The Armagh is described by Peter Barry as an “elephant in ballerina shoes” and there’s no denying that this Clare Valley Shiraz is big, but it is the freshness and ‘laid back’ style that brings it balance, argues Justin Keay. Meeting Barry in London for a tasting of the new 2013 Armagh vintage, Keay hears how Jim Barry Wines is still very much a family affair and how a well-timed holiday to Santorini paid enormous dividends.
Despite The Armagh being spoken of in the same breath as Penfolds Grange and Henschke’s Hill of Grace, it is Jim Barry Assyrtiko that is getting all the press these days.
It’s that time again.
Nights are drawing in, the mercury is falling and thoughts are turning towards what to serve with Christmas lunch and with other meals during a season when keeping the spirits up becomes key. Many of us think ‘Big Aussie Red’ – and with so many great examples now coming out of Barossa, McLaren Vale and other regions, why not?
Jim Barry Wines‘ The Armagh has long been a contender for best Aussie red and unsurprisingly has built a big fan base that puts it alongside Penfolds Grange and Henschke’s Hill of Grace. Yet, according to Peter Barry, who took over at his father’s eponymous winery in 1985 and who has lived through all the changing fashions in the wine world, including the current one for more restrained, lighter styles, the Armagh is a misunderstood wine.
“I always call it an elephant in ballerina shoes – it may be a big wine but we treat it carefully,” says Peter Barry, relaxing in front of five vintages of the iconic wine earlier this year before heading back Down Under to prepare for the new harvest.
This has been a big year for Jim Barry Wines which, following the dissolution of Negociants UK, signed an exclusive distribution deal with Hallgarten & Novum Wines in May.
“We’re really happy, its been a great fit,” he says.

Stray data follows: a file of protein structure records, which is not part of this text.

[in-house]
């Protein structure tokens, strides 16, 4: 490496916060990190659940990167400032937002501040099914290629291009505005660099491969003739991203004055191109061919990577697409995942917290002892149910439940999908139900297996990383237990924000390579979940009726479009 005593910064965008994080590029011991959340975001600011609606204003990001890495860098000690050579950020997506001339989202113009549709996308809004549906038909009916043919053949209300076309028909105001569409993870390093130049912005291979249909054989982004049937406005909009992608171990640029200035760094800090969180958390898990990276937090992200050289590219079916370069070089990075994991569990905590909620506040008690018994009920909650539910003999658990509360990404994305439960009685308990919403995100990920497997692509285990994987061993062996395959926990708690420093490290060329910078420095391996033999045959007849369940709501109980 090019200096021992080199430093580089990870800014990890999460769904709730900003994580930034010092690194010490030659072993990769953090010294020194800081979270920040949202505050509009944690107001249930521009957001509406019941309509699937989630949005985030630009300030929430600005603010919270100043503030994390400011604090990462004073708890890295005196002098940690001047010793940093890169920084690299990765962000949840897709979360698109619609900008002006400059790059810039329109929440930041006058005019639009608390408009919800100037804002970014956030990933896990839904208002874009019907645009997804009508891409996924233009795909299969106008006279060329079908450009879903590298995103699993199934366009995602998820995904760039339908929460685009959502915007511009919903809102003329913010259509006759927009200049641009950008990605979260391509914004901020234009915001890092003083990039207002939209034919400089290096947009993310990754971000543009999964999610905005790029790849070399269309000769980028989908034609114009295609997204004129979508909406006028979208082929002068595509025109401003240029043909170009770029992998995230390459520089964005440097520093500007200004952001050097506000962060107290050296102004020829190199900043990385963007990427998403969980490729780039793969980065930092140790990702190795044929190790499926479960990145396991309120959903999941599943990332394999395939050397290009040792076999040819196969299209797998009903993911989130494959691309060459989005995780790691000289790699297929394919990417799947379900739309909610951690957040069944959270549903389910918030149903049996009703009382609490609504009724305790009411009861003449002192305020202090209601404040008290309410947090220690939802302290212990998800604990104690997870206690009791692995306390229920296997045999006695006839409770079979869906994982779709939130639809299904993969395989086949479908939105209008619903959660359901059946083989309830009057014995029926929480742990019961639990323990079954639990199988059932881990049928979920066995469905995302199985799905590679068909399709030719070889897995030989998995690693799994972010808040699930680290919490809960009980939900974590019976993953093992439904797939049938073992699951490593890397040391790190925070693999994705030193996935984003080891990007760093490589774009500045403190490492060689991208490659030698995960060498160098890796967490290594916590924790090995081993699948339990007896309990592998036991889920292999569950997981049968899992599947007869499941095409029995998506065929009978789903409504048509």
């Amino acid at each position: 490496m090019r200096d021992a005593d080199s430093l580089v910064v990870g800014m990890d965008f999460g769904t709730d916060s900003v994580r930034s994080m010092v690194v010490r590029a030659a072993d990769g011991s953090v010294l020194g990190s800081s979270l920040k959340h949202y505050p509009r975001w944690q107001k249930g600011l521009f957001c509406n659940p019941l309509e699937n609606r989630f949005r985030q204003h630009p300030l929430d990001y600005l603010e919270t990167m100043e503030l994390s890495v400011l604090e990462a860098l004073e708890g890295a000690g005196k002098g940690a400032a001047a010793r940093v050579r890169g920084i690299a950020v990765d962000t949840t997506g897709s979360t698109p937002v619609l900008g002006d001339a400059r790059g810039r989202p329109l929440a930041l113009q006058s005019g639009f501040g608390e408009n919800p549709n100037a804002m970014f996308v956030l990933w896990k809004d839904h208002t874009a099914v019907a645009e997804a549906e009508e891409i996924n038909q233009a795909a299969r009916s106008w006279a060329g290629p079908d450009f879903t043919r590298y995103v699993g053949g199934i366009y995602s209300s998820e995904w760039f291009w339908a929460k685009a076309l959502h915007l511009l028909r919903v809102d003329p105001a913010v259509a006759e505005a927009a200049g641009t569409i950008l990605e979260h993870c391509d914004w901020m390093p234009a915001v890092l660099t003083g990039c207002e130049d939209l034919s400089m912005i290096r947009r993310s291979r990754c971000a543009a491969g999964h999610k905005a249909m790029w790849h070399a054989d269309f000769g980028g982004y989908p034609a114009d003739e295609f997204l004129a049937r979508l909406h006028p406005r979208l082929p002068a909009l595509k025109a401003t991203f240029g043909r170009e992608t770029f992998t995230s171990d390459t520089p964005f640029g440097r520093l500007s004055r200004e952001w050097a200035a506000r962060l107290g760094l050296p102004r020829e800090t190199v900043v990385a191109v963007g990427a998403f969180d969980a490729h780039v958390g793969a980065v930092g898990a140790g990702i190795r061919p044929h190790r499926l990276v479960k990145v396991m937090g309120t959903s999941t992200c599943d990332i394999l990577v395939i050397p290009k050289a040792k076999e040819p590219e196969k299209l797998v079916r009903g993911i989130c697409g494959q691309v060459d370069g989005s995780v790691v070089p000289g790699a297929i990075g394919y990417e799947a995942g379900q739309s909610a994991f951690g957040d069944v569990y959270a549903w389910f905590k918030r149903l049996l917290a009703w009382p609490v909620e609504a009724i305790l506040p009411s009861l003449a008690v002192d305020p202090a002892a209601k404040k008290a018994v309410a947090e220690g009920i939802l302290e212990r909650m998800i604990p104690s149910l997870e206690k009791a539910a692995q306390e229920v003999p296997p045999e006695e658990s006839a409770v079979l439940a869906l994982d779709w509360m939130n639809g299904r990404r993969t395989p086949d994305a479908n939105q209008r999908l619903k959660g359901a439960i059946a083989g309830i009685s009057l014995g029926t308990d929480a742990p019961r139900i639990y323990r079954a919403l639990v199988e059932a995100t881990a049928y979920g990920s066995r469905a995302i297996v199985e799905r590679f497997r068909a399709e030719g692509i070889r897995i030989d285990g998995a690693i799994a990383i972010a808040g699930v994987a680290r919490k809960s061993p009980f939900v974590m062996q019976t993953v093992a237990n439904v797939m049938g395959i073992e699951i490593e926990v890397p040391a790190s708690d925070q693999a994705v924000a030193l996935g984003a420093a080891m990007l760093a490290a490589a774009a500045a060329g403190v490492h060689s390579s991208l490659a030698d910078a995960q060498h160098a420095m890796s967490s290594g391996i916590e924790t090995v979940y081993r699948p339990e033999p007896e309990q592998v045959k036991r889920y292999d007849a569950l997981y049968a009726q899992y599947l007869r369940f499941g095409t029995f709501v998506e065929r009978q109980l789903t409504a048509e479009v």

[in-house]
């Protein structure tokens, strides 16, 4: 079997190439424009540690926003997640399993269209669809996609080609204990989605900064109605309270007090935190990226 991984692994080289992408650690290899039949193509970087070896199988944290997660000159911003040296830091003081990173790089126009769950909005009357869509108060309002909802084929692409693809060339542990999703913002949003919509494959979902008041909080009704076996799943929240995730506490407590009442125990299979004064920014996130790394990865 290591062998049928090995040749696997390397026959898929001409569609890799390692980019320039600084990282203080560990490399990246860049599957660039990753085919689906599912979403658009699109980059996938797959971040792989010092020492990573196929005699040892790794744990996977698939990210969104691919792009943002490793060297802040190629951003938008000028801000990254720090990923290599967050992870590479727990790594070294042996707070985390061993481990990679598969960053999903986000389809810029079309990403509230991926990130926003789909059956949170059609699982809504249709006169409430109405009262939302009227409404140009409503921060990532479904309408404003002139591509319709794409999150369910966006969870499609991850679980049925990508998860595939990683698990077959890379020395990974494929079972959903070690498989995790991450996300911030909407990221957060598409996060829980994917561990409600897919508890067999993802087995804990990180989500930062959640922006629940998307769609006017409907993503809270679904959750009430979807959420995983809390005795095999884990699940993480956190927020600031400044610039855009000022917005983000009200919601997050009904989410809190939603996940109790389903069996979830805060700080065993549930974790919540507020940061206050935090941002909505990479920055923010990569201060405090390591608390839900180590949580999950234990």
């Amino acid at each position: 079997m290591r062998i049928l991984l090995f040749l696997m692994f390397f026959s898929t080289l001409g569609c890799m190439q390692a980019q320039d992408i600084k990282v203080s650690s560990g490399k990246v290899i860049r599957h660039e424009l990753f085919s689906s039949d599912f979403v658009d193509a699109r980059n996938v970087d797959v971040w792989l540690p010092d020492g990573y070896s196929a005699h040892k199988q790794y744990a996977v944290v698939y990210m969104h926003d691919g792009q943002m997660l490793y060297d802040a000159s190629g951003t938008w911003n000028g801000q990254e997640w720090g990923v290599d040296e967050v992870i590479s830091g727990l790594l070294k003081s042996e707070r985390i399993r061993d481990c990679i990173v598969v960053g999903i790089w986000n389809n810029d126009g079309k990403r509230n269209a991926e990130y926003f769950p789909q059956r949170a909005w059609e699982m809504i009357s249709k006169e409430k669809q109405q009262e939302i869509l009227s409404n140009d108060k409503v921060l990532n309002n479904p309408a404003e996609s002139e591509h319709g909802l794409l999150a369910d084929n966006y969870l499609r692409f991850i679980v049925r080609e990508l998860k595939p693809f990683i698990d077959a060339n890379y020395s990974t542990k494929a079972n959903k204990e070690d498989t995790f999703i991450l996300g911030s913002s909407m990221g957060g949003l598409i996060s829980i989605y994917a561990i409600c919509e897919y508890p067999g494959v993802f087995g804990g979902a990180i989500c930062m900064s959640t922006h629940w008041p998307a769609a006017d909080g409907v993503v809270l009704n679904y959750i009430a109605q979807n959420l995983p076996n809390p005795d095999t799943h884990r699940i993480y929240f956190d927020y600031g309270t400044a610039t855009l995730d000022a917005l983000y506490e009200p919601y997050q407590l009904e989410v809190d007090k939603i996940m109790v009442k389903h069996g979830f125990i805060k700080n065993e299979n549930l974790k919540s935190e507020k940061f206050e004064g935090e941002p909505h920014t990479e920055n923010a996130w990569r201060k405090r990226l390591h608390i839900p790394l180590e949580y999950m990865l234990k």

Exactly 50 years ago, Peter’s dad Jim planted the first Shiraz vines to make Armagh, named after the nearby village which recalls the Irish homeland of the many 19thcentury settlers there. The original vineyard remains, a North West-facing sun trap that produces firm, concentrated fruit with minimal intervention, and successive vintages have been unashamedly big; Robert Parker gives the current 2013 vintage 96 points, the 2012 vintage 98 points and the 2010 an astonishing 99 points, suggesting that the Armagh Shiraz that year was as near to perfect as perfect can be in Parker-world.
Based in South Australia’s Clare Valley, although it also produces a range of Cabernet Sauvignons out of Coonawarra, Jim Barry Wines has won its fair share of awards, including being rated 2016-17 Winery of the Year by Matthew Jukes’ 100 Best Australian Wines. Although total production of all the wines now tops 1.2 million bottles, Jim Barry Wines remains very much a family business with Peter’s sons Tom and Sam respectively responsible for winemaking and sales, and other family members also involved with the business.
Ironically perhaps, Peter Barry doesn’t see the Armagh as a ‘big’ wine, in the sense that people often see wines from Clare Valley or Barossa or Coonawarra as big.
“If you have good primary fruit, and good firm tannins, that should be enough. You should never be able to taste the oak, it should lie quietly in the background to support everything else, he says, adding that Jim Barry Wines are very “laid back.”
This is borne out during our tasting of the 2013, the 2012, the 2010 – surprisingly tight, very masculine – the lovely rounded 2001 (my favourite) with lots of good primary fruit still showing through – and the 1999, which is still full-on despite getting on for being 20 years old. Peter reckons The Armagh generally shows at its best around 8-10 years after vintage but says some older vintages are still holding up well.